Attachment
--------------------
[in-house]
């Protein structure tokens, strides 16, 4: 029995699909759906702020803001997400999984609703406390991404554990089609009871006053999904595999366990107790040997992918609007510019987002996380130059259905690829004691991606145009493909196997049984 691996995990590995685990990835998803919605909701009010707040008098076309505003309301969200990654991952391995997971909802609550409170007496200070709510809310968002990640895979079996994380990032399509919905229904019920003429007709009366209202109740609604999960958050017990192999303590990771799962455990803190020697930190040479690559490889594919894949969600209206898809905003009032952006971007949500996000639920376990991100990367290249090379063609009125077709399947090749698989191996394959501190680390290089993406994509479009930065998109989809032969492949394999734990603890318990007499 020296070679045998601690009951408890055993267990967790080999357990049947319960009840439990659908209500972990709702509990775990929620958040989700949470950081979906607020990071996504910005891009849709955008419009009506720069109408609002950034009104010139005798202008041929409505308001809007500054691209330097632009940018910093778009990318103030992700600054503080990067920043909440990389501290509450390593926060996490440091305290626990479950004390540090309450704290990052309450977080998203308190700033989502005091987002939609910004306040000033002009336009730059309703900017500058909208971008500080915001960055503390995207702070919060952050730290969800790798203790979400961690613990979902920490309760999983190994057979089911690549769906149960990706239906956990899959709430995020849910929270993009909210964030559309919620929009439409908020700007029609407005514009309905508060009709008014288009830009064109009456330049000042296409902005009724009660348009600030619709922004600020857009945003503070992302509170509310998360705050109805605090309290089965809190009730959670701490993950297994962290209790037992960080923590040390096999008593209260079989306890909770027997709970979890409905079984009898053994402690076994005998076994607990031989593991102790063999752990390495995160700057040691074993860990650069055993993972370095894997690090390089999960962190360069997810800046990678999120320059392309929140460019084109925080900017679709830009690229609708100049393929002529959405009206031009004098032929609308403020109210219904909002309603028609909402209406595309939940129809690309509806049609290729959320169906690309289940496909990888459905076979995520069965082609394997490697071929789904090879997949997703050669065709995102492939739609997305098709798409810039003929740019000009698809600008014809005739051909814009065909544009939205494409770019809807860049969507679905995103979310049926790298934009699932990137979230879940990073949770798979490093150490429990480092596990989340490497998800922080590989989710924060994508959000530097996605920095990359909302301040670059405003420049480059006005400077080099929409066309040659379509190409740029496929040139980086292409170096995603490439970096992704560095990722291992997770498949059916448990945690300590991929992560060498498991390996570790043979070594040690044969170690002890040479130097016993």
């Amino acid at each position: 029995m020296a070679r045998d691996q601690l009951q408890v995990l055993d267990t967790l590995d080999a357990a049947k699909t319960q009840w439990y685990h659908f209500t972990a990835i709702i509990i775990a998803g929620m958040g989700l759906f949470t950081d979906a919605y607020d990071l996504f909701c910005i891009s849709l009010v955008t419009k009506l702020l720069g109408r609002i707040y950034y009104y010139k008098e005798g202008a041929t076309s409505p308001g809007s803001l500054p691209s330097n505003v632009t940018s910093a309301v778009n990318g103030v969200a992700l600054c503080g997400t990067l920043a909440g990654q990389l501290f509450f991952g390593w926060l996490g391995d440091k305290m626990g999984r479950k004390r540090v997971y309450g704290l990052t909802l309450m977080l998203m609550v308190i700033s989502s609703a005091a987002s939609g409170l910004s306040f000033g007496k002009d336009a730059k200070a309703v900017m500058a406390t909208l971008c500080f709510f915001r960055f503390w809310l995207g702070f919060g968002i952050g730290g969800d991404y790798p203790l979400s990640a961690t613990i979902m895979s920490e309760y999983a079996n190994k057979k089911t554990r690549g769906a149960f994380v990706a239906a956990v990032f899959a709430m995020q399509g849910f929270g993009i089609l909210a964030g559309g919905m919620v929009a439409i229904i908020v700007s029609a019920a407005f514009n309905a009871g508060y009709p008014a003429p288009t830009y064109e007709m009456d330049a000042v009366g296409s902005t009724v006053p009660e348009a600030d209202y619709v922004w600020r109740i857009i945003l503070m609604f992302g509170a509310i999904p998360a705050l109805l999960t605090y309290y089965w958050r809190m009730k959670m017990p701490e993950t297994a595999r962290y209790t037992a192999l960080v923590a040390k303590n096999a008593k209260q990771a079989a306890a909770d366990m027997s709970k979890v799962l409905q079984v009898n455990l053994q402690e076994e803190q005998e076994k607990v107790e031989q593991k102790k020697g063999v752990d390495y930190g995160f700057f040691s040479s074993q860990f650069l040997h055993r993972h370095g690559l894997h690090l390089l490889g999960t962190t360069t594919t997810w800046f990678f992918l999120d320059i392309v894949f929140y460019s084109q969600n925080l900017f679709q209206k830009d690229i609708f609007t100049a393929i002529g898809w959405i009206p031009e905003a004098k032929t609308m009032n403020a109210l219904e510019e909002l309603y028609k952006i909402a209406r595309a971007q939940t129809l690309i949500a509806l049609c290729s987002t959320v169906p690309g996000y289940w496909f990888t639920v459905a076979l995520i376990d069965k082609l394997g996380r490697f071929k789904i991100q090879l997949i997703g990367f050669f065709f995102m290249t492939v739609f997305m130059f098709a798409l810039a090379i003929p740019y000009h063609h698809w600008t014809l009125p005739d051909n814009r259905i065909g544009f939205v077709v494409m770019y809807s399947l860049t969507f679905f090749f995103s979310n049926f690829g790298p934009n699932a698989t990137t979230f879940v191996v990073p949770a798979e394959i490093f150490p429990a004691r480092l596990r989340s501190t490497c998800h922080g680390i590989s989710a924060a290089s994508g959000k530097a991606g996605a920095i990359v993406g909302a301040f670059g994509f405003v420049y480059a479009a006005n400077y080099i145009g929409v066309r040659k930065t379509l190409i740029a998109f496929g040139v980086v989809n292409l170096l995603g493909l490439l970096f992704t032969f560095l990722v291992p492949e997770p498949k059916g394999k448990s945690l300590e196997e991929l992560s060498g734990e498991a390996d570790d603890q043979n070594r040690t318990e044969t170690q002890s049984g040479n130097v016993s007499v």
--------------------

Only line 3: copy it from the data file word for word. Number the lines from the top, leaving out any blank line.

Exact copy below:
């Amino acid at each position: 029995m020296a070679r045998d691996q601690l009951q408890v995990l055993d267990t967790l590995d080999a357990a049947k699909t319960q009840w439990y685990h659908f209500t972990a990835i709702i509990i775990a998803g929620m958040g989700l759906f949470t950081d979906a919605y607020d990071l996504f909701c910005i891009s849709l009010v955008t419009k009506l702020l720069g109408r609002i707040y950034y009104y010139k008098e005798g202008a041929t076309s409505p308001g809007s803001l500054p691209s330097n505003v632009t940018s910093a309301v778009n990318g103030v969200a992700l600054c503080g997400t990067l920043a909440g990654q990389l501290f509450f991952g390593w926060l996490g391995d440091k305290m626990g999984r479950k004390r540090v997971y309450g704290l990052t909802l309450m977080l998203m609550v308190i700033s989502s609703a005091a987002s939609g409170l910004s306040f000033g007496k002009d336009a730059k200070a309703v900017m500058a406390t909208l971008c500080f709510f915001r960055f503390w809310l995207g702070f919060g968002i952050g730290g969800d991404y790798p203790l979400s990640a961690t613990i979902m895979s920490e309760y999983a079996n190994k057979k089911t554990r690549g769906a149960f994380v990706a239906a956990v990032f899959a709430m995020q399509g849910f929270g993009i089609l909210a964030g559309g919905m919620v929009a439409i229904i908020v700007s029609a019920a407005f514009n309905a009871g508060y009709p008014a003429p288009t830009y064109e007709m009456d330049a000042v009366g296409s902005t009724v006053p009660e348009a600030d209202y619709v922004w600020r109740i857009i945003l503070m609604f992302g509170a509310i999904p998360a705050l109805l999960t605090y309290y089965w958050r809190m009730k959670m017990p701490e993950t297994a595999r962290y209790t037992a192999l960080v923590a040390k303590n096999a008593k209260q990771a079989a306890a909770d366990m027997s709970k979890v799962l409905q079984v009898n455990l053994q402690e076994e803190q005998e076994k607990v107790e031989q593991k102790k020697g063999v752990d390495y930190g995160f700057f040691s040479s074993q860990f650069l040997h055993r993972h370095g690559l894997h690090l390089l490889g999960t962190t360069t594919t997810w800046f990678f992918l999120d320059i392309v894949f929140y460019s084109q969600n925080l900017f679709q209206k830009d690229i609708f609007t100049a393929i002529g898809w959405i009206p031009e905003a004098k032929t609308m009032n403020a109210l219904e510019e909002l309603y028609k952006i909402a209406r595309a971007q939940t129809l690309i949500a509806l049609c290729s987002t959320v169906p690309g996000y289940w496909f990888t639920v459905a076979l995520i376990d069965k082609l394997g996380r490697f071929k789904i991100q090879l997949i997703g990367f050669f065709f995102m290249t492939v739609f997305m130059f098709a798409l810039a090379i003929p740019y000009h063609h698809w600008t014809l009125p005739d051909n814009r259905i065909g544009f939205v077709v494409m770019y809807s399947l860049t969507f679905f090749f995103s979310n049926f690829g790298p934009n699932a698989t990137t979230f879940v191996v990073p949770a798979e394959i490093f150490p429990a004691r480092l596990r989340s501190t490497c998800h922080g680390i590989s989710a924060a290089s994508g959000k530097a991606g996605a920095i990359v993406g909302a301040f670059g994509f405003v420049y480059a479009a006005n400077y080099i145009g929409v066309r040659k930065t379509l190409i740029a998109f496929g040139v980086v989809n292409l170096l995603g493909l490439l970096f992704t032969f560095l990722v291992p492949e997770p498949k059916g394999k448990s945690l300590e196997e991929l992560s060498g734990e498991a390996d570790d603890q043979n070594r040690t318990e044969t170690q002890s049984g040479n130097v016993s007499v």